Effects of non-surgical periodontal treatment on the blood pressure profile and glycemic control in type 2 diabetes patients

Njeatih Linda Umeyugho Nzometia
Buccodental Medicine; Periodontology; Diabetology, University of Yaounde I
June, 2018
 

Abstract

Background and rationale: Diabetes is a global emergency and a leading cause of mortality worldwide due to its complications and cardiovascular events. Its frequent association with high blood pressure further worsens the prognosis. The association between diabetes mellitus, high blood pressure and cardiovascular diseases is underlain by chronic low grade inflammation. Periodontal diseases, a frequent complication of type 2 diabetes mellitus (T2DM), may be a major contributing factor. Periodontal diseases and diabetes mellitus are two clinical entities which reciprocally influence one another. While it is known that the treatment of periodontal diseases improves glycemic control, it is still unclear whether such treatment would have a similar effect on blood pressure profile by decreasing low grade inflammation.
Objective: The main objective of the study was to evaluate the effect of non-surgical periodontal treatment on 24-hour blood pressure profiles and glycemic control in T2DM patients with elevated office based blood pressure measurement at the National Obesity Center (NOC) of the Yaoundé Central Hospital.
Methods: This study was a non-randomized clinical trial with a before-after design where each participant was his or her own control. Thirty participants were enrolled and allocated treatment. The intervention consisted of non-surgical periodontal scaling and root planning. In each participant, we assessed at baseline and twelve-weeks afterwards: 24-hour blood pressure profile, glycated hemoglobin (HbA1c), fasting blood glucose, periodontal parameters and high sensitive C-reactive protein (hs-CRP). Data was analyzed using SPSS version 20.0. Descriptive and inferential statistics were used. Categorical variables were compared using Chi square. All p values < 0.05 were considered significant. Non-parametrical statistical tests were used such as Wilcoxon signed rank test to compare variables before and after the intervention.
Results: Thirty patients (13 males and 17 females), aged 55 [50-62] years, with known T2DM for 6 [2-10] years, a mean HbA1c level of 7.59 ± 2.61 and office blood pressure of 131.01 ± 10.60 for systolic and 80.48 ± 7.74 for diastolic participated in this study. Among them, 17 (56.7%) had severe periodontitis and 13 (43.3%) had moderate periodontitis. Non-surgical periodontal treatment resulted in a significant improvement in periodontal parameters. The mean plaque index decreased from 70.10 ± 20.88 % to 41.42 ± 18.56 % (p < 0.001), the average probing depth from 1.87 ± 0.43mm to 1.44 ± 0.33mm (p < 0.001) and a significant decrease in bleeding index from 20.01 ± 15.28 % to 9.51 ± 12.38 % (p = 0.001). Office based blood pressure significantly dropped from 131.01 ± 10.60 mmHg to 125.25 ± 13.81mmHg (p = 0.010) for systolic and 80.48 ± 7.74 to 72.28 ± 9.07 mmHg (p = < 0.001) for diastolic. Blood pressure profiles obtained after ABPM showed: no significant change in average 24h systolic blood pressure from 124.33 ± 9.69mmHg to 124.43 ± 9.88 mmHg (p = 0.950), 24h diastolic blood pressure from 75.23 ± 7.82 mmHg to 75.07 ± 8.82 mmHg (p = 0.915). As concerns evaluation of nychthemeral variation of blood pressure profiles, there was a non-significant reduction in systolic night time blood pressure depression from 4.24 ± 6.68 % to 2.95 ± 8.49 % (p = 0.289) and a non-significant increase in diastolic night time blood pressure depression from 5.37 ± 8.71 % to 5.87 ± 9.11 % (p = 0.728). HbA1c levels significantly decreased from 7.6 ± 2.61 % to 6.26 ± 1.44 % (p = 0.005). There was also a non-significant increase in serum CRP from 3.64 ± 5.42 mg/l to 3.86 ± 5.37 mg/l (p = 0.079).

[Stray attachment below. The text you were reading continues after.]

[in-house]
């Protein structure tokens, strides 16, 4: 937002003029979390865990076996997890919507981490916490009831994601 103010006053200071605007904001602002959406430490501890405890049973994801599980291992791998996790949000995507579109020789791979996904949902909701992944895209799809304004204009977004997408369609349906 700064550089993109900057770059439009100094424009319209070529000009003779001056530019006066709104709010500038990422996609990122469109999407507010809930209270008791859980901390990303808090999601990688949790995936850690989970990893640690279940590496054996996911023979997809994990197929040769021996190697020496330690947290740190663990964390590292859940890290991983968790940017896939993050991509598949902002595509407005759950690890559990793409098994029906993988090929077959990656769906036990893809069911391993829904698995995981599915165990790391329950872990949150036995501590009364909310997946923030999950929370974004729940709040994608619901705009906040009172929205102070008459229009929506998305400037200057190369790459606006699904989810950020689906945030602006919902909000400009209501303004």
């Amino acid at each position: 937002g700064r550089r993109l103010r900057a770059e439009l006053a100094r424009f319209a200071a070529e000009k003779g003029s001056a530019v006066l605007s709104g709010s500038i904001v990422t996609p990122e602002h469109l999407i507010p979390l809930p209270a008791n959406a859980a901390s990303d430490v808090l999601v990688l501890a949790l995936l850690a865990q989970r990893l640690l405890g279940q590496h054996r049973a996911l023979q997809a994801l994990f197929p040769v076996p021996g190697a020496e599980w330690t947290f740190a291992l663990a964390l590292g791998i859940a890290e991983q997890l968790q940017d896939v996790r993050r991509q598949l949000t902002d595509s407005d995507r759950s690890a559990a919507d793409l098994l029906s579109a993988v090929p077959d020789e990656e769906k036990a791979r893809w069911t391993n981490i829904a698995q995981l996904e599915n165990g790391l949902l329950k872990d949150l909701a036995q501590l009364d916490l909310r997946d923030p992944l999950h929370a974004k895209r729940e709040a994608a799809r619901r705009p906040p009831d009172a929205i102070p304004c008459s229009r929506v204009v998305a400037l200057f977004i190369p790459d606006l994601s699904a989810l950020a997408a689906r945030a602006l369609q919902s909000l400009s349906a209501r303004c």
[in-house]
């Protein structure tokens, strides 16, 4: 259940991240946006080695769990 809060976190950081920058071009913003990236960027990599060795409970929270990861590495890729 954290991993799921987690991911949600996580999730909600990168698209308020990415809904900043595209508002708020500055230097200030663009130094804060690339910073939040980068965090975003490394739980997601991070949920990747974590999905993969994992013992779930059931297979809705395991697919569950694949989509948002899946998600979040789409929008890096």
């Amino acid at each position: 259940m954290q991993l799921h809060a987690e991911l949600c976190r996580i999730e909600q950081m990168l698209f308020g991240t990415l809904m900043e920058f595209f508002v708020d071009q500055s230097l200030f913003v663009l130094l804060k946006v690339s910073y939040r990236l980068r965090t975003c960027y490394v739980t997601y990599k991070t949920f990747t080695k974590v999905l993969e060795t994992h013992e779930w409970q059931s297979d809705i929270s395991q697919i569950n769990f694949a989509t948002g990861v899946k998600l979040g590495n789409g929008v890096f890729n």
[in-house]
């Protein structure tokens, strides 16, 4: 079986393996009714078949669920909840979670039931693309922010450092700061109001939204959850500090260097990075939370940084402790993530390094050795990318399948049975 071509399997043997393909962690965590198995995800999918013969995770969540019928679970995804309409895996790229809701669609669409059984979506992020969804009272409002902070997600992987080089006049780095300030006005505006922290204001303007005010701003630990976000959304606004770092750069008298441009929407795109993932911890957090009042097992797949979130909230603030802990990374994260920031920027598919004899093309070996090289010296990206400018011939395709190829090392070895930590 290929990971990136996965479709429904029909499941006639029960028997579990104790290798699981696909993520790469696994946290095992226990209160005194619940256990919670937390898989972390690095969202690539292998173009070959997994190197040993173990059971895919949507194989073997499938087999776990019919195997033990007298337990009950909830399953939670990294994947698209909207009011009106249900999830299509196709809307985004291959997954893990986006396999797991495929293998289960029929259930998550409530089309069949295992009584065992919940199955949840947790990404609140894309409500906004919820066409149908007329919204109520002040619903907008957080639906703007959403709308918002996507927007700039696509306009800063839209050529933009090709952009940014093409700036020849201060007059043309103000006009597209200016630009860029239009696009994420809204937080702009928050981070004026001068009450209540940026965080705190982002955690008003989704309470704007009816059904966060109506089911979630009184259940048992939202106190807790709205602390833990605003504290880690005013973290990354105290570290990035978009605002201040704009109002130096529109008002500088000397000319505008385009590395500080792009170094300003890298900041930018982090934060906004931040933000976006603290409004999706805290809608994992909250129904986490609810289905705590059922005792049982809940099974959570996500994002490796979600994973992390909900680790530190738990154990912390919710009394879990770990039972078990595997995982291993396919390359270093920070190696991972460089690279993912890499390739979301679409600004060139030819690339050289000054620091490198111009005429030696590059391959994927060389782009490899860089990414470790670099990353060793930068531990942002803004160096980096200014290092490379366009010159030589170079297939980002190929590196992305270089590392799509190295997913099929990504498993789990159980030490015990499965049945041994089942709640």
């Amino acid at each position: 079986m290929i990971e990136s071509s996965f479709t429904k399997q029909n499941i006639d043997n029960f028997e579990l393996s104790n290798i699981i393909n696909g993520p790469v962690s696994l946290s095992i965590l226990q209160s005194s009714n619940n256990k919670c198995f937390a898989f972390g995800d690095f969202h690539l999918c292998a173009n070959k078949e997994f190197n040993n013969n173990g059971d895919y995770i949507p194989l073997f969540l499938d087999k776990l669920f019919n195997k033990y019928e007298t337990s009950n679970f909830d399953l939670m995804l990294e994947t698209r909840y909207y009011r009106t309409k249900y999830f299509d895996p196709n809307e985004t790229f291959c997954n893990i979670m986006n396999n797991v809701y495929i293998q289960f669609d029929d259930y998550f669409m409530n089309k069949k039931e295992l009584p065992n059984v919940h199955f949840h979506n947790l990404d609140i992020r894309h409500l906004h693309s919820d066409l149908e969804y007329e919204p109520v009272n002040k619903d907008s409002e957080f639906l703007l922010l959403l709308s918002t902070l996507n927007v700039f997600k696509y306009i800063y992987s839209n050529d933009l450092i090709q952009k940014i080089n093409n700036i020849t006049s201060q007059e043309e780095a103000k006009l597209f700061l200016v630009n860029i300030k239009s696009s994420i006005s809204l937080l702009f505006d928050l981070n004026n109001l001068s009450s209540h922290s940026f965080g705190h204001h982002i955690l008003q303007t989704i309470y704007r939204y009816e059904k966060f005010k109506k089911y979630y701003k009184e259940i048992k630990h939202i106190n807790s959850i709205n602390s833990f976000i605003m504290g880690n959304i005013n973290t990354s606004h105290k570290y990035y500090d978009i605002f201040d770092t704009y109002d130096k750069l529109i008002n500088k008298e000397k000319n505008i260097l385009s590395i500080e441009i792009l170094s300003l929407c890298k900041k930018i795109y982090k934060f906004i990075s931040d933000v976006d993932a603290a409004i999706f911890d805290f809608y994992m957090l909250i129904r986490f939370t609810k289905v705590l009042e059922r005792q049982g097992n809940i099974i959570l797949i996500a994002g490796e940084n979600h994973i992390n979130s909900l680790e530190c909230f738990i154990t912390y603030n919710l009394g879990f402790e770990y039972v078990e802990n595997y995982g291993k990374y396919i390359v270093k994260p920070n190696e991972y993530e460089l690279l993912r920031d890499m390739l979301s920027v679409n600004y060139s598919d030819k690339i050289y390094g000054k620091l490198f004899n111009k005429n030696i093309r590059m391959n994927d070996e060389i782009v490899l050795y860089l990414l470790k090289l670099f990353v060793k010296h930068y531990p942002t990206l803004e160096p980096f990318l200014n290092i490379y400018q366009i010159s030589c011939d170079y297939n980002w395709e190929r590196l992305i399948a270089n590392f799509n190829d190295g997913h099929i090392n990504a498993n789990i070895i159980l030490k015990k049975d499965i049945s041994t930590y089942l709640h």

Conclusion: Non-surgical periodontal treatment of periodontitis significantly improved glycemic control in T2DM patients and therefore plays an important role in decreasing diabetes related morbidity. However, there was no change in 24hr systolic and diastolic blood pressure profiles, despite the reduction in office based systolic and diastolic blood pressures.


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